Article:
Maranda At Work: The art of stained glass

Maranda At Work: The art of stained glass

SHREVEPORT, LA (KSLA) - There are dozens of churches in the Ark-La-Tex that showcase beautiful stained glass windows — but there are even fewer places that still know how to make them.

On the corner of Barksdale Boulevard in Bossier City sits one of the few places you can go to make stained glass.

“45 years ago my mom wanted a Tiffany Lamp,” said Eric Allen.

A Tiffany lamp, and a determined husband turned into the start of something Bossier City never really had.

“The company he was buying glass from, the guy said I’m not going to sell it anymore so you should buy it and he financed it for him and that started Ed’s Emporium,” said Eric.

In his 50′s Ed created Ed’s Emporium Art Glass Studio, and soon his wife Carol hopped along for the ride.

“She was his agent, then she became the designer and then she became the manager of the shop,” Eric Allen said. “The whole time she was his director. She kept him in line and made sure what he did was quality work.”

For the last 37 years, Ed’s Emporium has taught thousands of people just what you can do with glass, and so I knew this had to be my next job.

(Source: Maranda Whittington)

Ed's son Eric, decided to show me how to make glass snowflakes.

First I would pick out 8 colors of glass.Then we’ll clean it and once that’s done we’ll glue the bottom pieces to some paper, and then use hair spray to hold the top pieces of glass together.

We’ll add a few more pieces of glass, and then we’re done.

Eric will then heat one of his kilns up to 1385 degrees, and let my snowflake heat for eight hours, then it will take another eight hours to cool off.

Eric then started telling me about glass blowing, and I knew needed to try that next.

Eric will first fill that glass globen with different colored glass and then we put on our didymium glasses.

The glasses take the yellow out of the flame as we start to heat the glass globen.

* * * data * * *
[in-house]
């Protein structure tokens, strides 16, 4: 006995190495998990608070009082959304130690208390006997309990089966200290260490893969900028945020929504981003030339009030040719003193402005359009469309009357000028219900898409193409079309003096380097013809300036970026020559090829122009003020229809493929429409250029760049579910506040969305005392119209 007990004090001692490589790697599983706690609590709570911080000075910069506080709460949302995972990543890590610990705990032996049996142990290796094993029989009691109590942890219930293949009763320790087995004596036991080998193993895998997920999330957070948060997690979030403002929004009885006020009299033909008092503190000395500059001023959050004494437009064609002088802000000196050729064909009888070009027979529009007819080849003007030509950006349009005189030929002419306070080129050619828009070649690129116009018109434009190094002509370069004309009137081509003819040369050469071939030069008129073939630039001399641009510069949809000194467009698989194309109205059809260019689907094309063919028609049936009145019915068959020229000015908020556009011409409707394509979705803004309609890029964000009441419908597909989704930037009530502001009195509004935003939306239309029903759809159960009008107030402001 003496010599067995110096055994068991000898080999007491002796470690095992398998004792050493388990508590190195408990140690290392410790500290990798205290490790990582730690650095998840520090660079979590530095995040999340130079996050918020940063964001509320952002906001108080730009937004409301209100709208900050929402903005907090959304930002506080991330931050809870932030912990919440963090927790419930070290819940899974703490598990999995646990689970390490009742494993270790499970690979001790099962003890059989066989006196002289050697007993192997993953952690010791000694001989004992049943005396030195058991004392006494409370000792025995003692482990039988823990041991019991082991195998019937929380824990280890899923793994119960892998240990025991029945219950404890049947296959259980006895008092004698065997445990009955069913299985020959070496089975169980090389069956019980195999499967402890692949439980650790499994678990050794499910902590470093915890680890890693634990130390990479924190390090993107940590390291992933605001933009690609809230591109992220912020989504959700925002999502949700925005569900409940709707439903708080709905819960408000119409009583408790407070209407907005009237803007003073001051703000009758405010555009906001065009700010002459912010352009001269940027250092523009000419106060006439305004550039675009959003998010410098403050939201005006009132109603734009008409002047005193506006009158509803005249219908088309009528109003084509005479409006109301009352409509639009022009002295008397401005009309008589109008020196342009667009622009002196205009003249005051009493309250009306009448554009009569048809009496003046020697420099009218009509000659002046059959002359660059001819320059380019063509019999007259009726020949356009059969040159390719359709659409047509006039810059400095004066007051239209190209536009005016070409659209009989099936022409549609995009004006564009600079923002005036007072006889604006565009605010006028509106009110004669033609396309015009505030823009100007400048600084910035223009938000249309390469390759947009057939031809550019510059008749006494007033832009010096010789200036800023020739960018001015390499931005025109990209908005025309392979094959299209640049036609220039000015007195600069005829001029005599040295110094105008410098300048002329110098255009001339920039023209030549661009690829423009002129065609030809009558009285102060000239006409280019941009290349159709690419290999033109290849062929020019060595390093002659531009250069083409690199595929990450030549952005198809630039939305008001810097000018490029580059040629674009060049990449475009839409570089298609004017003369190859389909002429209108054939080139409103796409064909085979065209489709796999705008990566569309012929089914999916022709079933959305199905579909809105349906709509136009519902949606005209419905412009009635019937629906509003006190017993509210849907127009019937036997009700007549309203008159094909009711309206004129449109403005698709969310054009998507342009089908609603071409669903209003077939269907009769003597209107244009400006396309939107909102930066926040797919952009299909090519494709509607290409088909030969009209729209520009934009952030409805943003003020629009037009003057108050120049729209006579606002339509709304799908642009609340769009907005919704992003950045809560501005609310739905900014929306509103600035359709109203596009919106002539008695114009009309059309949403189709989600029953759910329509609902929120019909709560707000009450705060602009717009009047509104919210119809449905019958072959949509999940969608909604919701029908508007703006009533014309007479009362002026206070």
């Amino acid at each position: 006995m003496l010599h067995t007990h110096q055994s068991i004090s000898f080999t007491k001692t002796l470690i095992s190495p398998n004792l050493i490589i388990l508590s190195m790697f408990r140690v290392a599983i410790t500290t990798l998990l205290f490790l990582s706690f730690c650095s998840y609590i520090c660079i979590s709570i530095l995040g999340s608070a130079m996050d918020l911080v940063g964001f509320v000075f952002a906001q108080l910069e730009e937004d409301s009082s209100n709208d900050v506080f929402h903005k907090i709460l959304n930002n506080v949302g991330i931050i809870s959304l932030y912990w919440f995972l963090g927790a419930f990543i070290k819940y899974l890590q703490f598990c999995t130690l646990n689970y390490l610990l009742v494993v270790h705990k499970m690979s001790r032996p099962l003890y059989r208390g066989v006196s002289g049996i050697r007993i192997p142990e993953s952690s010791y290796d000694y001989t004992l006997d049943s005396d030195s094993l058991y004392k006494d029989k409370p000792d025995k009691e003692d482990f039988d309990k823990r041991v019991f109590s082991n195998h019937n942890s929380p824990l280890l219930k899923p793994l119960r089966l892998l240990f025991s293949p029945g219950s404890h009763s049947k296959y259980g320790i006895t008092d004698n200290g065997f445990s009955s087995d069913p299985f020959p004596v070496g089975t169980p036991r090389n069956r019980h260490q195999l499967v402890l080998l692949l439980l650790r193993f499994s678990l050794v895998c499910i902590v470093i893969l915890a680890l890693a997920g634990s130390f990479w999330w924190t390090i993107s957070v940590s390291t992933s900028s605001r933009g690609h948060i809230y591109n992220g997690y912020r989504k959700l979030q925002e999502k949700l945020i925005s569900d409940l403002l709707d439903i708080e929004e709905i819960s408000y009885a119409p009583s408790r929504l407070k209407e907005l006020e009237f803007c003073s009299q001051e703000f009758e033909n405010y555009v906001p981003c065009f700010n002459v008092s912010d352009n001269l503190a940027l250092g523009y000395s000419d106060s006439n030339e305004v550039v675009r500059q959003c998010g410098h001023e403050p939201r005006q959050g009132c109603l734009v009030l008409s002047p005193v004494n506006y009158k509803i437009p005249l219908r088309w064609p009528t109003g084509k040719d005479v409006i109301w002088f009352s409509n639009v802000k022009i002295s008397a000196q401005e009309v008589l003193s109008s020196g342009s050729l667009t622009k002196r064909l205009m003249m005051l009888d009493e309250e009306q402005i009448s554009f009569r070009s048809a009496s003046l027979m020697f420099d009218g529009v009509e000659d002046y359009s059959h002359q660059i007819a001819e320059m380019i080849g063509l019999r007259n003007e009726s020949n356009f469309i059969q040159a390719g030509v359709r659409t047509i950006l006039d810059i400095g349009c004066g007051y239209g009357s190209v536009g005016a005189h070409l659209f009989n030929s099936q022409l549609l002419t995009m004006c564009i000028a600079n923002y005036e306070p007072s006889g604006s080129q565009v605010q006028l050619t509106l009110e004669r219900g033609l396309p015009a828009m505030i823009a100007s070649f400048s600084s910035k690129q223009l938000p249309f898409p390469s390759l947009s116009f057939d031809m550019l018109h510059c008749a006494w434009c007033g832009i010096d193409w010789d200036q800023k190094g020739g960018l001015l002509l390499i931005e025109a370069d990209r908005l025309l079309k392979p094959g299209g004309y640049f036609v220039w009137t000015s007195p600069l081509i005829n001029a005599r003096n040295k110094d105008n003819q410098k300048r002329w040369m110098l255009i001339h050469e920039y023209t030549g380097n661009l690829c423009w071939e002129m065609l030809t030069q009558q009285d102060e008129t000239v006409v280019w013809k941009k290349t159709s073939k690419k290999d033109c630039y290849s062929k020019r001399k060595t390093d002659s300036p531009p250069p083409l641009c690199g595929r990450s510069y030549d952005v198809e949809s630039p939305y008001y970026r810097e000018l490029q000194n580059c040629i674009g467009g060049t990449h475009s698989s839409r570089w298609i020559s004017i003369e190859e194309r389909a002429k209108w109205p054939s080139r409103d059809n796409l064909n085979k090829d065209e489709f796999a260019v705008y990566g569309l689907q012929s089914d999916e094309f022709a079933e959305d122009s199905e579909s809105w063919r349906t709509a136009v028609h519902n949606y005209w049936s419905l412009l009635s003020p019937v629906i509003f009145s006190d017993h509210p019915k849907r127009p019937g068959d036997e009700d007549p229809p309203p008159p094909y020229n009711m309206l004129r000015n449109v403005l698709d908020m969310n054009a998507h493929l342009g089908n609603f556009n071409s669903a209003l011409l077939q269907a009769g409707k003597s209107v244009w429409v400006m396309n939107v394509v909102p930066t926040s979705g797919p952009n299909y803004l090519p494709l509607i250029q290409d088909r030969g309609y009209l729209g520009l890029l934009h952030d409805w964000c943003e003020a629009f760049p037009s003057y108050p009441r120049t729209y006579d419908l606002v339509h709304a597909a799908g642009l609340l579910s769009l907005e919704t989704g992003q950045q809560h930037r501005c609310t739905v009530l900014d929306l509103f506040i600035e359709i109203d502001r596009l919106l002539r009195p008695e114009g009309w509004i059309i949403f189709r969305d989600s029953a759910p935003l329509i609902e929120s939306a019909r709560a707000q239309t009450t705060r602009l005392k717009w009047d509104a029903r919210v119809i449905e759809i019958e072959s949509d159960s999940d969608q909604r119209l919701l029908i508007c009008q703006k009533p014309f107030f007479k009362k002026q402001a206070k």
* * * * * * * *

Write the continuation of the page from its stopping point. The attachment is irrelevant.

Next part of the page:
Eric will hold the glass globen at the top of the flame and continue rotating it until it gets hot. He’ll mash the top then continue to turn the glass globen, and eventually the pieces of glass inside will start to stick. Once Eric gets it just right he immediately takes it off the flame and begins to blow.

He’ll hurry and place the glass into his turkey roaster that’s full of vermiculite to help keep the glass hot so it won’t break.

As Eric began to help me, I had to know if this skill that he was so good at was something he actually wanted to do.

“I didn’t think I would be here maybe a year before I went back to work because I really didn’t think this was really what I wanted to do,” he said. “Especially 45 years ago I never thought that this would be something I would do…but it’s turned into kind of a career now.”

Eric worked with his parents for ten years before his father passed away first, and then his mother almost a year later.

A big fear the family had was what would happen to their shop?

“What’s happened with these shops is the people were my parents age and there’s nobody to take them over, and they just kind of disappear," he said. "You know the glass gets spread out over the United States and then it’s gone.”

Eric used what he’s learned from his parents to continue creating and teaching people how to learn this craft.

While Ed and Carol are no longer here physically, Eric feels their presence every time he steps into the shop.

“For me everyday walking into this place I’m hanging out with my mom and dad and it chokes me up to watch 43 (Former President George W. Bush) talking about his dad and how he knew right there at the end when he cracked up…I know that’s where my parents are," he said. "They are holding each other’s hands and they’re side by side and they’re looking down looking at the shop and making sure everything’s going good.”

For Eric, he welcomes the opportunity for anyone to come in and learn this skill so that one day they can take over when he leaves, but until that day comes he says he’ll be there.

“I’ll keep the legacy alive, and keep coming up with new classes and ideas, and buying glass, and selling, and tools and everything else.”

Eric teaches a variety of different classes and has projects people can walk in and do. To learn more about the classes he offers, click HERE.

The Bossier Arts Council will present a dual show featuring the legacy works of Ed and Carol. Their artwork will be on display from February 1st, 2019 until March 29, 2019 with the opening reception on February 8th from 6 p.m. to 8 p.m.

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